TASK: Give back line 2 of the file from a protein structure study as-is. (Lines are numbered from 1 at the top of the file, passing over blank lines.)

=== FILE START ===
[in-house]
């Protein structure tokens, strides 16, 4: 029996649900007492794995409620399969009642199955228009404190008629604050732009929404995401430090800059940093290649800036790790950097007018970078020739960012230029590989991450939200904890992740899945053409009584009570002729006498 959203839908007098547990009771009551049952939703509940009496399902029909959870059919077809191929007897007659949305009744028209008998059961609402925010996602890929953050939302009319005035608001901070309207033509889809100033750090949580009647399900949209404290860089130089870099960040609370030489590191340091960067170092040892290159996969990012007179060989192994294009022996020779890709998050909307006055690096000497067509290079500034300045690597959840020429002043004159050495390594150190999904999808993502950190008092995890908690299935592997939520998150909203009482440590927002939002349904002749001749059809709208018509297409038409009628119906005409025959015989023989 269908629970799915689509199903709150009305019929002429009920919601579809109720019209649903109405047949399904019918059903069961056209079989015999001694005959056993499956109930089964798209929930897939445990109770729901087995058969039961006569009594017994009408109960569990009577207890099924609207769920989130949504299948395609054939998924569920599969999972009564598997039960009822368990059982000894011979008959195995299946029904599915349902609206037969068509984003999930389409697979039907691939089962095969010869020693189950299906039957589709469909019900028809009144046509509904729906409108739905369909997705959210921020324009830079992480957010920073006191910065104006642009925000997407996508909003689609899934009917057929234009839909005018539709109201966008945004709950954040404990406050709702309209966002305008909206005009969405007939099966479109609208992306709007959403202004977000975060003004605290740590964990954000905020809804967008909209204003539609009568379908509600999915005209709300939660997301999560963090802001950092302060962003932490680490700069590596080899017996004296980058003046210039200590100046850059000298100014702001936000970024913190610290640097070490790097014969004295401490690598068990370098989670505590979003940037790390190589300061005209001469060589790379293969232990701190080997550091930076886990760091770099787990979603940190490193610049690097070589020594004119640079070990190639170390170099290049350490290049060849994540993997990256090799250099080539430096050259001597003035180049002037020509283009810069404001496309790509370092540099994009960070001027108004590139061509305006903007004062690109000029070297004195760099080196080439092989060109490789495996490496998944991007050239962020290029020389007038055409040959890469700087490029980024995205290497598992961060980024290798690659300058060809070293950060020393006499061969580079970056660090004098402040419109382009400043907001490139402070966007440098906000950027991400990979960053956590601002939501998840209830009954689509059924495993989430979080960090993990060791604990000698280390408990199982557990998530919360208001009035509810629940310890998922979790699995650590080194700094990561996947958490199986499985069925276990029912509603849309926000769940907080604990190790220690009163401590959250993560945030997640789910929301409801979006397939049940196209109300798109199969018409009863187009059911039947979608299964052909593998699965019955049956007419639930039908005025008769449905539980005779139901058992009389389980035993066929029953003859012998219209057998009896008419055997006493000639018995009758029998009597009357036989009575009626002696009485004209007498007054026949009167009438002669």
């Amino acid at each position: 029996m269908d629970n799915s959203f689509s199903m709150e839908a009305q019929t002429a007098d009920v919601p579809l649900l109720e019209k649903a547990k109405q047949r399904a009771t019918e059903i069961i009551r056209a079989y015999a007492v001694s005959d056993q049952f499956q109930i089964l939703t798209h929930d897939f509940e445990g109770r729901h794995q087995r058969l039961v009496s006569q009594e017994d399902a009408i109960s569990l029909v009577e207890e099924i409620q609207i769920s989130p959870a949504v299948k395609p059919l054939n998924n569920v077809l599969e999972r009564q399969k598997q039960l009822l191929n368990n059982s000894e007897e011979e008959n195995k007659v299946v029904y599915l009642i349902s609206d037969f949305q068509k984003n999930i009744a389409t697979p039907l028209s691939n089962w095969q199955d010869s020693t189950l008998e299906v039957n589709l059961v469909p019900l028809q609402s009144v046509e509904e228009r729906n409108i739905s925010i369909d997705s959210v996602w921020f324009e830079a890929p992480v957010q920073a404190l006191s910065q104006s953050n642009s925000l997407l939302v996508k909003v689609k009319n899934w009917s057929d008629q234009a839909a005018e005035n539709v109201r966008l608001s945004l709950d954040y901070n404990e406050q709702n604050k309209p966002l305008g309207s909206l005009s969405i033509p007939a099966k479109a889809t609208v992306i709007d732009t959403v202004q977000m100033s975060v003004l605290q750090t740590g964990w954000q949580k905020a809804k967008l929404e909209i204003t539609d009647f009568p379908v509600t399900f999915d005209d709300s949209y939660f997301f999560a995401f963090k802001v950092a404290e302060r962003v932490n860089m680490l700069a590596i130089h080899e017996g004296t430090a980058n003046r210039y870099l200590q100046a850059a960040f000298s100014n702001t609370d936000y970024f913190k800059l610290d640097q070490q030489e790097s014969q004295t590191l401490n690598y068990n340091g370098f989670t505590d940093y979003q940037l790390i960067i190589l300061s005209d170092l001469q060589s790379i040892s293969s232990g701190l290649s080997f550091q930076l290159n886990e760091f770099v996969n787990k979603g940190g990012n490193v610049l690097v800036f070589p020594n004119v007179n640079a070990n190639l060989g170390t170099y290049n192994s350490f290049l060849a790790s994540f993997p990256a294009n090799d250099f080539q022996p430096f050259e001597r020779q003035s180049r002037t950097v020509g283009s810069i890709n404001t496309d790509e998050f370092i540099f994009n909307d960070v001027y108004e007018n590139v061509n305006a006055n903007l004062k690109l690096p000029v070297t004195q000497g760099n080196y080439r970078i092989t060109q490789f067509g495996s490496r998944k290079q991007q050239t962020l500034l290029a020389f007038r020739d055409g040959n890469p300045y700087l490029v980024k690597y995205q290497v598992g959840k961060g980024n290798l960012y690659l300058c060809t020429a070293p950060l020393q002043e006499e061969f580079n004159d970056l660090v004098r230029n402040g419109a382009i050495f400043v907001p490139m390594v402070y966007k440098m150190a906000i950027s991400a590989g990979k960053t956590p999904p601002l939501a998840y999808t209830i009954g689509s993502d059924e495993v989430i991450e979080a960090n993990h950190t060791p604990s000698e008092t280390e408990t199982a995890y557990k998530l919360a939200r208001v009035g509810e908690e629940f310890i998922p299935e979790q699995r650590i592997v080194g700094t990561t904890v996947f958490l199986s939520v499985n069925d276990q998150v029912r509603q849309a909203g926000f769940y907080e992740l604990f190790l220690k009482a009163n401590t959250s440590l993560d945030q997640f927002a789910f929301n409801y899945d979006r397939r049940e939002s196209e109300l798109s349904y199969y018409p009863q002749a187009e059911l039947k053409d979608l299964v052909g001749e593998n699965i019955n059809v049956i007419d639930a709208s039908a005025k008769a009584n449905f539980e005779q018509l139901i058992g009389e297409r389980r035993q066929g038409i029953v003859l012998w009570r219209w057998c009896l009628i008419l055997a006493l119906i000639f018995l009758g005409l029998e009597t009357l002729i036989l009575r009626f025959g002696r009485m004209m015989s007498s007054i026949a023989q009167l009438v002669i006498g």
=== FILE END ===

């Protein structure tokens, strides 16, 4: 029996649900007492794995409620399969009642199955228009404190008629604050732009929404995401430090800059940093290649800036790790950097007018970078020739960012230029590989991450939200904890992740899945053409009584009570002729006498 959203839908007098547990009771009551049952939703509940009496399902029909959870059919077809191929007897007659949305009744028209008998059961609402925010996602890929953050939302009319005035608001901070309207033509889809100033750090949580009647399900949209404290860089130089870099960040609370030489590191340091960067170092040892290159996969990012007179060989192994294009022996020779890709998050909307006055690096000497067509290079500034300045690597959840020429002043004159050495390594150190999904999808993502950190008092995890908690299935592997939520998150909203009482440590927002939002349904002749001749059809709208018509297409038409009628119906005409025959015989023989 269908629970799915689509199903709150009305019929002429009920919601579809109720019209649903109405047949399904019918059903069961056209079989015999001694005959056993499956109930089964798209929930897939445990109770729901087995058969039961006569009594017994009408109960569990009577207890099924609207769920989130949504299948395609054939998924569920599969999972009564598997039960009822368990059982000894011979008959195995299946029904599915349902609206037969068509984003999930389409697979039907691939089962095969010869020693189950299906039957589709469909019900028809009144046509509904729906409108739905369909997705959210921020324009830079992480957010920073006191910065104006642009925000997407996508909003689609899934009917057929234009839909005018539709109201966008945004709950954040404990406050709702309209966002305008909206005009969405007939099966479109609208992306709007959403202004977000975060003004605290740590964990954000905020809804967008909209204003539609009568379908509600999915005209709300939660997301999560963090802001950092302060962003932490680490700069590596080899017996004296980058003046210039200590100046850059000298100014702001936000970024913190610290640097070490790097014969004295401490690598068990370098989670505590979003940037790390190589300061005209001469060589790379293969232990701190080997550091930076886990760091770099787990979603940190490193610049690097070589020594004119640079070990190639170390170099290049350490290049060849994540993997990256090799250099080539430096050259001597003035180049002037020509283009810069404001496309790509370092540099994009960070001027108004590139061509305006903007004062690109000029070297004195760099080196080439092989060109490789495996490496998944991007050239962020290029020389007038055409040959890469700087490029980024995205290497598992961060980024290798690659300058060809070293950060020393006499061969580079970056660090004098402040419109382009400043907001490139402070966007440098906000950027991400990979960053956590601002939501998840209830009954689509059924495993989430979080960090993990060791604990000698280390408990199982557990998530919360208001009035509810629940310890998922979790699995650590080194700094990561996947958490199986499985069925276990029912509603849309926000769940907080604990190790220690009163401590959250993560945030997640789910929301409801979006397939049940196209109300798109199969018409009863187009059911039947979608299964052909593998699965019955049956007419639930039908005025008769449905539980005779139901058992009389389980035993066929029953003859012998219209057998009896008419055997006493000639018995009758029998009597009357036989009575009626002696009485004209007498007054026949009167009438002669």